This automation must not come at the cost of flexibility. Buy-side traders can tailor tickets to their precise requirements on electronic platforms and request prices from specific dealers (the “request-for-quote” or RFQ model). This auction-like process gives buy-side traders fast and trans­parent price discovery, simultaneously putting dealers into competition. Increased competition optimises pricing efficiency and helps the buy-side demonstrate best execution.

More sophisticated electronic trading platforms are also flexible enough to allow buy-side investors to execute multiple trades concurrently from a single list of orders across multiple asset classes. The time saved allows asset managers to invest resources more efficiently to boost overall productivity and performance.

The need for flexibility in trading these instruments has become increasingly important as both regulatory and macroeconomic factors coalesce, reducing overall market liquidity. This has led various market participants recently to explore new price discovery and execution models which, if successful, could increasingly challenge the way business is done and even the current market structure.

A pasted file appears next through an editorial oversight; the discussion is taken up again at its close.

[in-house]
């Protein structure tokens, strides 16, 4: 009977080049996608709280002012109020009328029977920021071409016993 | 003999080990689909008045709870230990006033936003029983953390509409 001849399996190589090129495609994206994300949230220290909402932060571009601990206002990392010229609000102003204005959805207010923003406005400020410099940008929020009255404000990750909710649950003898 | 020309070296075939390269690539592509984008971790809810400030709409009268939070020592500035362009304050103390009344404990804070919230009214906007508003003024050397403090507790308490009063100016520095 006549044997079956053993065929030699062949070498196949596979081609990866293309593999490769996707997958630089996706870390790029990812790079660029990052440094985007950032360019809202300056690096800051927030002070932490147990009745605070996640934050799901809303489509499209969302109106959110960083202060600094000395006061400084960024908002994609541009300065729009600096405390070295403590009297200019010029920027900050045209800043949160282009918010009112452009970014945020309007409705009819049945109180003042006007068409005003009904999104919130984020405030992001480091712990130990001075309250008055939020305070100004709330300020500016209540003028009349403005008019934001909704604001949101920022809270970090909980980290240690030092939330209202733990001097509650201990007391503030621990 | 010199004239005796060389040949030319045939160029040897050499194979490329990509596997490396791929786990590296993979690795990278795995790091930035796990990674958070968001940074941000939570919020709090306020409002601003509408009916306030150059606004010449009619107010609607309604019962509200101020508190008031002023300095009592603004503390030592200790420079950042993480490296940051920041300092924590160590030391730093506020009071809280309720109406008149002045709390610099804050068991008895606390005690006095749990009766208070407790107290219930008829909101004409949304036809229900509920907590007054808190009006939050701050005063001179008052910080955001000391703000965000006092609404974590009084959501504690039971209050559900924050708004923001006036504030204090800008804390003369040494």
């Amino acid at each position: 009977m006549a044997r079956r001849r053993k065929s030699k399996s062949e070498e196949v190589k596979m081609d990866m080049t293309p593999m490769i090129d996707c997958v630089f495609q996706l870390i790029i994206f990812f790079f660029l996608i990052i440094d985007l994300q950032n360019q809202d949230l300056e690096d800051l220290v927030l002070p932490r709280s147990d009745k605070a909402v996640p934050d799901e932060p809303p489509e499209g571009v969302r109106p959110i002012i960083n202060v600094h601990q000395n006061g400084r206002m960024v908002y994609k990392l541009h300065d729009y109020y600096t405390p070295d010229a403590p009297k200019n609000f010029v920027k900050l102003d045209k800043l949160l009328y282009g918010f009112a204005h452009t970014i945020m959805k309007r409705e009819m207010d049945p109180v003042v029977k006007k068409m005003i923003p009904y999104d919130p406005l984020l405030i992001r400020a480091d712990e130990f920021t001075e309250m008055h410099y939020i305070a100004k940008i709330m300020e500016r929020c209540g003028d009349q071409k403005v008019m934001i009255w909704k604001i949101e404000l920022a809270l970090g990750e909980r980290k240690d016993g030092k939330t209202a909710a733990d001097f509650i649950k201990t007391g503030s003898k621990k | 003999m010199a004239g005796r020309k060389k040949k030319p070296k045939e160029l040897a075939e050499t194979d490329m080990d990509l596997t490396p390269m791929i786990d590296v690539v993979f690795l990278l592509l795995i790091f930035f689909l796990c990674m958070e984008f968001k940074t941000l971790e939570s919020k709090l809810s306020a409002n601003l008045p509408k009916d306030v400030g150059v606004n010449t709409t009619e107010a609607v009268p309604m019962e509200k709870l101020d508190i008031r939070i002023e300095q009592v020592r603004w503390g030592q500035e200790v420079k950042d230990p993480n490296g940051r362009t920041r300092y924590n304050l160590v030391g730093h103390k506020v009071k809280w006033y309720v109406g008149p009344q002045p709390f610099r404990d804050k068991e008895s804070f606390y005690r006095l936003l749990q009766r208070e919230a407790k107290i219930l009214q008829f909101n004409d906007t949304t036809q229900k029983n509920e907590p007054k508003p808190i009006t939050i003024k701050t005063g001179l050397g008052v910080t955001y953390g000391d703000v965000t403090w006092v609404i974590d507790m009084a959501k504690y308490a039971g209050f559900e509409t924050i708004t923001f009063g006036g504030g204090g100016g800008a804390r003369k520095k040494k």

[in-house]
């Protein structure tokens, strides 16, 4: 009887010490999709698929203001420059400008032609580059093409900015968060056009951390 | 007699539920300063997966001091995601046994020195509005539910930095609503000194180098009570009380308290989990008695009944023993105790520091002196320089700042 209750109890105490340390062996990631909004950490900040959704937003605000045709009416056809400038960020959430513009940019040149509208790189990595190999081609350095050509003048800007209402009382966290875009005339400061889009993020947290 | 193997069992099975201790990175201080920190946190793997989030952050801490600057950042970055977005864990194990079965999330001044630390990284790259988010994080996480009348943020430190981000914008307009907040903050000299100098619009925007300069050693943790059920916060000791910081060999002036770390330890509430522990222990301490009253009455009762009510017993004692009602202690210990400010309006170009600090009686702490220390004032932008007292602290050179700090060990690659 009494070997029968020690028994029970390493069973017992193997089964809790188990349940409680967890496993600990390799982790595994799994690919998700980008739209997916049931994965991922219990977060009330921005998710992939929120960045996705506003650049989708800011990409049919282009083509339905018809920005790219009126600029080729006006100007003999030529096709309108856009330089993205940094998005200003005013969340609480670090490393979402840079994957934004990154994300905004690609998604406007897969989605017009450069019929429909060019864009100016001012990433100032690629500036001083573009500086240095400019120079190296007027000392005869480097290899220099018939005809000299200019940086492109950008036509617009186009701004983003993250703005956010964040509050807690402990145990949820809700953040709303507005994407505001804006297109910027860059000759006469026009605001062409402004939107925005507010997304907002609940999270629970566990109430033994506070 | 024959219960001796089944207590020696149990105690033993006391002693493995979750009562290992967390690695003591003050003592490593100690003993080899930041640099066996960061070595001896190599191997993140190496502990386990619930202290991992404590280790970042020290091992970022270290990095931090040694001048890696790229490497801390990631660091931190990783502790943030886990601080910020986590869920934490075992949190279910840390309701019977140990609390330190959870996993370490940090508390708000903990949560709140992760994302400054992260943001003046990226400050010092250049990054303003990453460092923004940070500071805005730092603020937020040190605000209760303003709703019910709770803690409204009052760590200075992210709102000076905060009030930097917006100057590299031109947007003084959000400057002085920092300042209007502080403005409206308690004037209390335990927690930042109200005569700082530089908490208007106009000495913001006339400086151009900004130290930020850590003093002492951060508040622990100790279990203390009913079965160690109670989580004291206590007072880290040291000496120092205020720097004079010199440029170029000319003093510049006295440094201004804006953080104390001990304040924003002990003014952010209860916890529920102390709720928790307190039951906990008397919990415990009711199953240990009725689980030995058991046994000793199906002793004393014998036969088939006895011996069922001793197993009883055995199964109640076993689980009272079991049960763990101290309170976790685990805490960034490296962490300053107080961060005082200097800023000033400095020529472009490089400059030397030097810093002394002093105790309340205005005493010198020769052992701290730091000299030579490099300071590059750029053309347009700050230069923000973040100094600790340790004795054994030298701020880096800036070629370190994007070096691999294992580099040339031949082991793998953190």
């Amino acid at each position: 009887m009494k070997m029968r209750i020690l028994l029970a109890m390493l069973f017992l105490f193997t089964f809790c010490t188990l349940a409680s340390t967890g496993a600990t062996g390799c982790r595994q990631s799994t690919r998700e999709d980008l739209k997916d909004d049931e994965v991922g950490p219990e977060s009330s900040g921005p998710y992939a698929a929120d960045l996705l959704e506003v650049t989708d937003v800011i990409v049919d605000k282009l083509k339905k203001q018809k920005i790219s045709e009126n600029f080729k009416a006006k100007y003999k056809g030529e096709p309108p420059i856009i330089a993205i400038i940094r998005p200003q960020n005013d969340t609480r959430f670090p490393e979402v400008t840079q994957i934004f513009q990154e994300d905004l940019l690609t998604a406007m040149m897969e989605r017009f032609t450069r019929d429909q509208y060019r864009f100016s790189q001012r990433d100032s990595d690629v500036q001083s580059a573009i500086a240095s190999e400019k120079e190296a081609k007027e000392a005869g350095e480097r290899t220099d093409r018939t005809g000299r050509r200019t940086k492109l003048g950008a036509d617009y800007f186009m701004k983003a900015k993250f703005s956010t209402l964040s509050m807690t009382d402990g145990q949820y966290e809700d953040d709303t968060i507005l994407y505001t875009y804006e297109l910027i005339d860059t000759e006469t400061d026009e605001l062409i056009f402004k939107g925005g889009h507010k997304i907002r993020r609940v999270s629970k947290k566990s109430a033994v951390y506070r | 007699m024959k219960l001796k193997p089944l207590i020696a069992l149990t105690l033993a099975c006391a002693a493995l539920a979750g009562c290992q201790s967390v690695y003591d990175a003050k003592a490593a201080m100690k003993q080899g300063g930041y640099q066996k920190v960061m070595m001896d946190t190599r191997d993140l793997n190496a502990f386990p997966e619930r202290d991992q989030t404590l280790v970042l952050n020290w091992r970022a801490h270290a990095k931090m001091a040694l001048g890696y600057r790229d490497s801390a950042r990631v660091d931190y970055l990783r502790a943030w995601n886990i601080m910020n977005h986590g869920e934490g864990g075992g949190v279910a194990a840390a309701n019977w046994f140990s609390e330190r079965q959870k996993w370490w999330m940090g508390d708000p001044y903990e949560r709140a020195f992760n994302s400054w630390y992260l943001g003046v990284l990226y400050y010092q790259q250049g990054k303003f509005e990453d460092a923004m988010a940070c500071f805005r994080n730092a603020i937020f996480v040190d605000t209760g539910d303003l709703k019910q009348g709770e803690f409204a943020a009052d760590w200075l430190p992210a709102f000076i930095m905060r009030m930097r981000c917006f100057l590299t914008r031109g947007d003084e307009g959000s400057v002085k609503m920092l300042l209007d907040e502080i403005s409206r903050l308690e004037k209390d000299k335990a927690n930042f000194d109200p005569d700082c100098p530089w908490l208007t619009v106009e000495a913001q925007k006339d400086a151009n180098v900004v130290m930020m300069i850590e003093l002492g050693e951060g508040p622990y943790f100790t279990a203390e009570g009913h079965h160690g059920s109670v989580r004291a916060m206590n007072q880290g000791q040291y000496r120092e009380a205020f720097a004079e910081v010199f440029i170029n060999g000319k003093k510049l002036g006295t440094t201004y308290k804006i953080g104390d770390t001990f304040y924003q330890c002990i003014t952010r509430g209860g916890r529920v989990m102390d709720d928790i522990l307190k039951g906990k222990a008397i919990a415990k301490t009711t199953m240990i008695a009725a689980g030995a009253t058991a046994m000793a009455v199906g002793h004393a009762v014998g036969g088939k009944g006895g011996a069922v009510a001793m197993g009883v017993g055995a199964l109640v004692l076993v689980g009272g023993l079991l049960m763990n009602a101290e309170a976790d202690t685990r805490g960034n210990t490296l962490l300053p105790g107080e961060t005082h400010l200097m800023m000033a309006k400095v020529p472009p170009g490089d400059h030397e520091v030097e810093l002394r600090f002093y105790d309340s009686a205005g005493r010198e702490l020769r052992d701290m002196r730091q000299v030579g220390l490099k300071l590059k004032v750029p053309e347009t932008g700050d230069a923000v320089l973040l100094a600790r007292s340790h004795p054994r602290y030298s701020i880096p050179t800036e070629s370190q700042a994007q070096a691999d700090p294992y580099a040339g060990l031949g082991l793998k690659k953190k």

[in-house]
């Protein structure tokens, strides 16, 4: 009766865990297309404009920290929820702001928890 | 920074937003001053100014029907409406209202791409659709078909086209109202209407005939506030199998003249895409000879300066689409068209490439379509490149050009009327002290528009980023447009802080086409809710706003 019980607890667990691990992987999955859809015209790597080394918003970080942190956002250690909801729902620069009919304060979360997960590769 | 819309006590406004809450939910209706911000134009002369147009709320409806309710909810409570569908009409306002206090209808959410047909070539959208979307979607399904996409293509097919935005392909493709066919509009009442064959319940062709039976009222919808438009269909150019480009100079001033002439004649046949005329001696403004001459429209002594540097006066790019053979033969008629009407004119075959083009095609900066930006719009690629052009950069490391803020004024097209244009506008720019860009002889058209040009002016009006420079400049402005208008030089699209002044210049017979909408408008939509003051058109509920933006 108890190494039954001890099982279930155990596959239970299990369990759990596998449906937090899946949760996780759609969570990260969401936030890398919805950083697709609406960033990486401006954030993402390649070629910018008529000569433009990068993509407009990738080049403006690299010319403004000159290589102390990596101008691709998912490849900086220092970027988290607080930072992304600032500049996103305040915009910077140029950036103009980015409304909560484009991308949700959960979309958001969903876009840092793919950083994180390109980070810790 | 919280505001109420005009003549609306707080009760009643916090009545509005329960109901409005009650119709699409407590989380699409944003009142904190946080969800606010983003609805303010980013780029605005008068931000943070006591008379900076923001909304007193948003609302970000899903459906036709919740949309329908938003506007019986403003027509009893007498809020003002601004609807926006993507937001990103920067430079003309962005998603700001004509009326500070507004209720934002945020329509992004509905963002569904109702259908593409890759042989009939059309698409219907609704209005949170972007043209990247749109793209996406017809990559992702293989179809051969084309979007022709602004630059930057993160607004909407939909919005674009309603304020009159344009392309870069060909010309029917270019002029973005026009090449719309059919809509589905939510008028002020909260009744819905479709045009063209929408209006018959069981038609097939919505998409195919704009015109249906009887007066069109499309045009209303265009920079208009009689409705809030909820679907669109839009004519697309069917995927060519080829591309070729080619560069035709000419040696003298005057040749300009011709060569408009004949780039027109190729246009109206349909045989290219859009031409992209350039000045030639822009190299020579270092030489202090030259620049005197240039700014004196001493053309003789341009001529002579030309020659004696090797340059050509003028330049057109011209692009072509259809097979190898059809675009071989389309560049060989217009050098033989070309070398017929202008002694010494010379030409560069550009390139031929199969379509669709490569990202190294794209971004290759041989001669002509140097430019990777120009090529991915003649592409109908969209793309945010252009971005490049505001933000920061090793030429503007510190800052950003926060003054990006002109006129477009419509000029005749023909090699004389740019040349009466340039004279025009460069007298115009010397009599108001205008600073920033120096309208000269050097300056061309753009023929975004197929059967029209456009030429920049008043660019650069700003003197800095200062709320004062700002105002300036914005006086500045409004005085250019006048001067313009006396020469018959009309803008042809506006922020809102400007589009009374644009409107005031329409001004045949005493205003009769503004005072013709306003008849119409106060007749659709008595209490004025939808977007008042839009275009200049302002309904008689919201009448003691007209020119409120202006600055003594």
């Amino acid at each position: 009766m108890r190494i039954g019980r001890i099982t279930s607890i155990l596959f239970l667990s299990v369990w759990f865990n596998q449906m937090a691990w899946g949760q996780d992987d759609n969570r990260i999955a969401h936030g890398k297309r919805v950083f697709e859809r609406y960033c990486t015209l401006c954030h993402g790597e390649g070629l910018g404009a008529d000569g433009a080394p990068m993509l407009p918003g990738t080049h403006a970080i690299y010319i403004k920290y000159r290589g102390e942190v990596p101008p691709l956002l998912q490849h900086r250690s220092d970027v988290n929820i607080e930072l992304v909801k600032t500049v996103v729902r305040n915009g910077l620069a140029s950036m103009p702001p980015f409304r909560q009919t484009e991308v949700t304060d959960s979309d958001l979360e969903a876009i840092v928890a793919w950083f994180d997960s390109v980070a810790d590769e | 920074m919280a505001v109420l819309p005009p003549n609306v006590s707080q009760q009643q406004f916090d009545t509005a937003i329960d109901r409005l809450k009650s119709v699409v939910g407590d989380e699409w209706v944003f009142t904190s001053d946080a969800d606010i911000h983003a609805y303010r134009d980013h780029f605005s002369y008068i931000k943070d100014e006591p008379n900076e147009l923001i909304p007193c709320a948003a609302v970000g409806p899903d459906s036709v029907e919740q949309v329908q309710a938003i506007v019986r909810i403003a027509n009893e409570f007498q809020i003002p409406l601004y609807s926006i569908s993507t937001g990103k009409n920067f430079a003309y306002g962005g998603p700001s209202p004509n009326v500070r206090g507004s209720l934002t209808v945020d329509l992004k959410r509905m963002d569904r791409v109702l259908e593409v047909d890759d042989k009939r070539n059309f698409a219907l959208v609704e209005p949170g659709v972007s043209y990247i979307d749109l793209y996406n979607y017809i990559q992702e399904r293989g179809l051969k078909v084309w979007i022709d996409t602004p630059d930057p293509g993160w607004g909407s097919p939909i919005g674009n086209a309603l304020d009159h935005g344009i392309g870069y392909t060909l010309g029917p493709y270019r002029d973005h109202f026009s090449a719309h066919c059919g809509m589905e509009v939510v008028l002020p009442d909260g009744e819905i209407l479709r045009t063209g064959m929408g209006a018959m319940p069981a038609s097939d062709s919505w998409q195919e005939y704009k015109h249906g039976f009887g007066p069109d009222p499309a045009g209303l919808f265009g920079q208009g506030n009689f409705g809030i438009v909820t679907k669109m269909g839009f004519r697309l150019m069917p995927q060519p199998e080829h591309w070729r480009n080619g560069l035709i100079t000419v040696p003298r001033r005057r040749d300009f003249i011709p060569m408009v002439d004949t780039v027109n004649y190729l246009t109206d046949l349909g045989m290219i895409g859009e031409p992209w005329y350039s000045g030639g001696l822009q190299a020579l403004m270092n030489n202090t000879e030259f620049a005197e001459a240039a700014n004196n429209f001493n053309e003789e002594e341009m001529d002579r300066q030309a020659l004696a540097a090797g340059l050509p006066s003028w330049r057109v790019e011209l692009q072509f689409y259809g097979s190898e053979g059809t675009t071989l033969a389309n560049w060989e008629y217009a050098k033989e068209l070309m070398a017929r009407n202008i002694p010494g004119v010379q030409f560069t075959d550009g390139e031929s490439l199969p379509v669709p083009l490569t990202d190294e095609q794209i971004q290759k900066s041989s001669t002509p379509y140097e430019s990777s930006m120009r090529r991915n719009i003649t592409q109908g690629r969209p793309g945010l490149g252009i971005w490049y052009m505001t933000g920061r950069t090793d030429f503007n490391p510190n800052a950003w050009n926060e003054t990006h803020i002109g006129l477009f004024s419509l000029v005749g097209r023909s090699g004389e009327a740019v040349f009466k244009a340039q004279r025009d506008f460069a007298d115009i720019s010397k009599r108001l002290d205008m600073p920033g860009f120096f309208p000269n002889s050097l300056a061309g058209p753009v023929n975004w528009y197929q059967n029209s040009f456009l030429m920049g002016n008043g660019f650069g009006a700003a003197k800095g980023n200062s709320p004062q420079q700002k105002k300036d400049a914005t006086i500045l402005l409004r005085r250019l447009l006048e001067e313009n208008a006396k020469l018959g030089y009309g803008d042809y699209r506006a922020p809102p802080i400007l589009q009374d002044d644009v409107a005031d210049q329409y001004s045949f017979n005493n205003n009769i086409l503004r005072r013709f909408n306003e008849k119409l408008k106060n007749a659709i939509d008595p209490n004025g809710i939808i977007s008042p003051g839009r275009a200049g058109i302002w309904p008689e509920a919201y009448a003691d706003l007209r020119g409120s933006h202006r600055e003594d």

However, the common thread running through the fundamental changes underway in the marketplace is the greater use of electronic trading. Whilst the main driver stimulating the willingness to look at new ways to execute trades may be regulatory and macroeconomic change, the need for more efficient and cost-effective trade execution is also at the core of these moves. In other words, the evolution happening today is underpinned by some of the same drivers that have been central toward the increased use of electronic trading across fixed income markets for more than ten years.

It is clear that the fixed income markets are becoming an increasingly dynamic and exciting place in which to operate, especially in the burgeoning electronic marketplace for European credit. This presents us with challenges, but also many opportunities to contri­bute to the accelerating evolution of the market. As electronic trading continues to meet the needs of financial institutions seeking better liquidity, increased efficiency and improved performance, marketplaces like Tradeweb will continue to partner with the buy- and sell-side to drive innovation in the new regulatory and economic environment.